On December 27, 2023, Meghan Riley Lewis, a 57-year-old transgender woman well known in her community for her activism for transgender rights, was killed in Bel Air, Maryland. Lewis’ death is at least the 31st violent killing of a transgender or gender non-conforming person in 2023. We say “at least” because too often these deaths go unreported — or misreported.
Lewis was shot by a food delivery person following a verbal altercation that turned physical. The shooter waited nearby for law enforcement and surrendered himself upon their arrival. Despite attempts to save Lewis by emergency responders, she ultimately passed away after being taken to the hospital.
Lewis was well-known in her community for transgender activism — she founded a patient support group for trans individuals coming to Baltimore for life-saving surgery, and “she was devoting her life to feeding hungry and unhoused queer people,” wrote activist Erin Reed in a tribute online. Friends also remember her by her catchphrase “stay sparkly.” Lewis is survived by her two children.
Megan is at least the 21st transgender woman lost to fatal violence in 2023, and the 24th trans or gender non-conforming person killed with a gun; over three-quarters of all incidents of fatal violence against the trans community in 2023 involved a gun.
More than 25,000 hate crimes in the U.S. involve a firearm each year, which equates to almost 70 cases per day, according to a 2022 report from Everytown for Gun Safety in partnership with HRC and The Equality Federation Support Fund, “Remembering and Honoring Pulse: Anti-LGBTQ Bias and Guns Are Taking Lives of Countless LGBTQ People.” The report also notes a marked increase in anti-LGBTQ+ hate crimes, especially against transgender people. In 2022, the most recent year for which data is available, the FBI recorded a record-high number of hate crimes related to gender identity, including a 33% jump in hate crimes on the basis of gender identity from the year before.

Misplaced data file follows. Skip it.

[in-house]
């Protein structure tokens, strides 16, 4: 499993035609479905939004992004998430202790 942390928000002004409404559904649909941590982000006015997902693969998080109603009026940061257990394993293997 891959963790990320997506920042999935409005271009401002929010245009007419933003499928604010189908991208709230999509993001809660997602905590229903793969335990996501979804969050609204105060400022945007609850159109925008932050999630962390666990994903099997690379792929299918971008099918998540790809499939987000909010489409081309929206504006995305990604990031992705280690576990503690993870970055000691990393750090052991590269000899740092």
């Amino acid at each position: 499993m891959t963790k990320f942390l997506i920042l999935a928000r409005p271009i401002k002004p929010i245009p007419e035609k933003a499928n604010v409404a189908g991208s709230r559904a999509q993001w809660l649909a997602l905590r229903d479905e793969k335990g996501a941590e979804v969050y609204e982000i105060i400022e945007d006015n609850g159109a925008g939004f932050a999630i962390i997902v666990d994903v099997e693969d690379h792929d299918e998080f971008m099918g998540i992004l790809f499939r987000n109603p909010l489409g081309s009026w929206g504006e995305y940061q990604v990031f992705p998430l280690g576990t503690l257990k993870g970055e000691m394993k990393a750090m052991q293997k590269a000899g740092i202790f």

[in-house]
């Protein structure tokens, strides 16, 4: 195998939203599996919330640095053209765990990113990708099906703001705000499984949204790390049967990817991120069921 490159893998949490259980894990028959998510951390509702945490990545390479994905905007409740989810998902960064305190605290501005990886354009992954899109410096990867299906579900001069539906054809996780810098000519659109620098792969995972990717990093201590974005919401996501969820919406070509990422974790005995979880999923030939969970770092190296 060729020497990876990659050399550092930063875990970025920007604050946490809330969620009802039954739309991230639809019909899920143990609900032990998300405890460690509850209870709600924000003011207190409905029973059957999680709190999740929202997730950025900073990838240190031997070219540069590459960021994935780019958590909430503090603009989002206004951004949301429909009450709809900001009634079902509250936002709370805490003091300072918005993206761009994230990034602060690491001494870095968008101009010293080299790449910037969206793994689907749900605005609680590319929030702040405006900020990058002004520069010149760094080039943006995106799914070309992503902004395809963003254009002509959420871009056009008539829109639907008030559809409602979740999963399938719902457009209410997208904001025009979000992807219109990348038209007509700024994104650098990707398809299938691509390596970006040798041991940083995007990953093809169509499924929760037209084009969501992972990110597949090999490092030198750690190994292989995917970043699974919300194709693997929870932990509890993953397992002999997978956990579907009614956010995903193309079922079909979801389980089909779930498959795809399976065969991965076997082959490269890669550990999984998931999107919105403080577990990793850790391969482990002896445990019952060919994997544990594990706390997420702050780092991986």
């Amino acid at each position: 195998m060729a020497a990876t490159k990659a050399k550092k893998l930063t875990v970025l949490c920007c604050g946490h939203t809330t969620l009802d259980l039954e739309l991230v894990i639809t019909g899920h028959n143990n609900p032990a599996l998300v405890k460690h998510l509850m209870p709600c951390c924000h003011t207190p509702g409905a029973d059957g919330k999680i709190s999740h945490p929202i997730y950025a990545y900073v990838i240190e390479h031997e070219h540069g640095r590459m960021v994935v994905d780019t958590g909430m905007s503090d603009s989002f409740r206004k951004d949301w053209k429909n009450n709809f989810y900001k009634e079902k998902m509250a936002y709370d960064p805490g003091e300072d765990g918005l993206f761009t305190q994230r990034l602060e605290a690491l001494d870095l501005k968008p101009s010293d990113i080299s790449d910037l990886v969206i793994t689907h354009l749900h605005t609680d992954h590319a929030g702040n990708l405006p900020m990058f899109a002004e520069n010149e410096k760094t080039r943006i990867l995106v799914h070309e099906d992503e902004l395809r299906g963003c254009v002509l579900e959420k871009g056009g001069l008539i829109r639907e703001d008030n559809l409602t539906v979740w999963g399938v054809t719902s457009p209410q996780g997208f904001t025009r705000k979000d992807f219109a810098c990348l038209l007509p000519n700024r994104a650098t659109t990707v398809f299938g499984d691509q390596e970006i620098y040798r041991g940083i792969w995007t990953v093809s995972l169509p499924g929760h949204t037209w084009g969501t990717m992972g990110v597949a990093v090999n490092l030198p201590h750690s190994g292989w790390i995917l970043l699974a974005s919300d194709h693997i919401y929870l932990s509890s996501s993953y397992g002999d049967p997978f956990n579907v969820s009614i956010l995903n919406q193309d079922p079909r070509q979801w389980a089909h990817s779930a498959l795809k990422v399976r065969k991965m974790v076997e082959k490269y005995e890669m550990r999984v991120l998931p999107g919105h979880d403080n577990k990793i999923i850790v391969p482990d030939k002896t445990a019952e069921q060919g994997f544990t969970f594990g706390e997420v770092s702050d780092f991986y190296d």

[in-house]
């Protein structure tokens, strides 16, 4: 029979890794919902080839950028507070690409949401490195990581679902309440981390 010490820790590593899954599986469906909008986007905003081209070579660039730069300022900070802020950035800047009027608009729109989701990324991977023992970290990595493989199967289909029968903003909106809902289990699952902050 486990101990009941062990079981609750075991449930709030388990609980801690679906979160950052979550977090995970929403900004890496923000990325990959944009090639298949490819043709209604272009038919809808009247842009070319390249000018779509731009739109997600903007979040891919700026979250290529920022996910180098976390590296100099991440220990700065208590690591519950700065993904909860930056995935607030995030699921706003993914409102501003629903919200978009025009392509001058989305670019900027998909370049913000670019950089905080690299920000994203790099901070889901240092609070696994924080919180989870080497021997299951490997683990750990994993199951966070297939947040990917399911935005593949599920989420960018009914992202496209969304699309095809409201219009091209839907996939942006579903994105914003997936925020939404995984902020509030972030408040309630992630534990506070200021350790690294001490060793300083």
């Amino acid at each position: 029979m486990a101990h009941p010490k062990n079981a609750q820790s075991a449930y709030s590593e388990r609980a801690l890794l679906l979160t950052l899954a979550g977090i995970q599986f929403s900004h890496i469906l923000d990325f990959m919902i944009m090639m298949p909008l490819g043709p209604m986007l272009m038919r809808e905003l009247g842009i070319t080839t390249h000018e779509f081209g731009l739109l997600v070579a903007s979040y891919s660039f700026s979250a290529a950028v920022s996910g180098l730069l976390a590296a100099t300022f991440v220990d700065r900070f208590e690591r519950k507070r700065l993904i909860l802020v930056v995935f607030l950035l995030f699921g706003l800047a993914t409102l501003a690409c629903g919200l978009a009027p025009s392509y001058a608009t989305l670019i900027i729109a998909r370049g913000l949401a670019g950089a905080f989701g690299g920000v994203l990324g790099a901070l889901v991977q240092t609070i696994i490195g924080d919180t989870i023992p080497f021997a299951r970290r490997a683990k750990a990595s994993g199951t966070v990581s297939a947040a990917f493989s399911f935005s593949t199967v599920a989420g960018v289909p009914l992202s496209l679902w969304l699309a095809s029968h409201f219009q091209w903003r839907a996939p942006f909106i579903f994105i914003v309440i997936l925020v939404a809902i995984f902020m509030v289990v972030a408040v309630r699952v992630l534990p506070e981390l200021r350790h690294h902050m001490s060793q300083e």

At the state level, transgender and gender non-conforming people in Maryland are explicitly protected from discrimination in employment, housing, education and public spaces. Maryland does include sexual orientation and gender identity as a protected characteristic in its hate crimes law. Though we have recently seen some political gains that support and affirm transgender people, we have also faced unprecedented anti-LGBTQ+ attacks in the states.
We must demand better from our elected officials and reject harmful anti-transgender legislation at the local, state and federal levels, while also considering every possible way to make ending this violence a reality. It is clear that fatal violence disproportionately affects transgender women of color, especially Black transgender women. The intersections of racism, transphobia, sexism, biphobia and homophobia conspire to deprive them of necessities to live and thrive, so we must all work together to cultivate acceptance, reject hate and end stigma for everyone in the trans and gender non-conforming community.
Learn more about the fatal violence cases that HRC is tracking where details are unclear. You may find a list of these cases here.
Watch this PSA campaign elevating stories of trans joy and love.
Join HRC's Count Me In campaign to take action for transgender and non-binary people.
Learn about how transgender and non-binary people are combating transphobia, stigma and anti-trans violence through our Celebrating Changemakers series.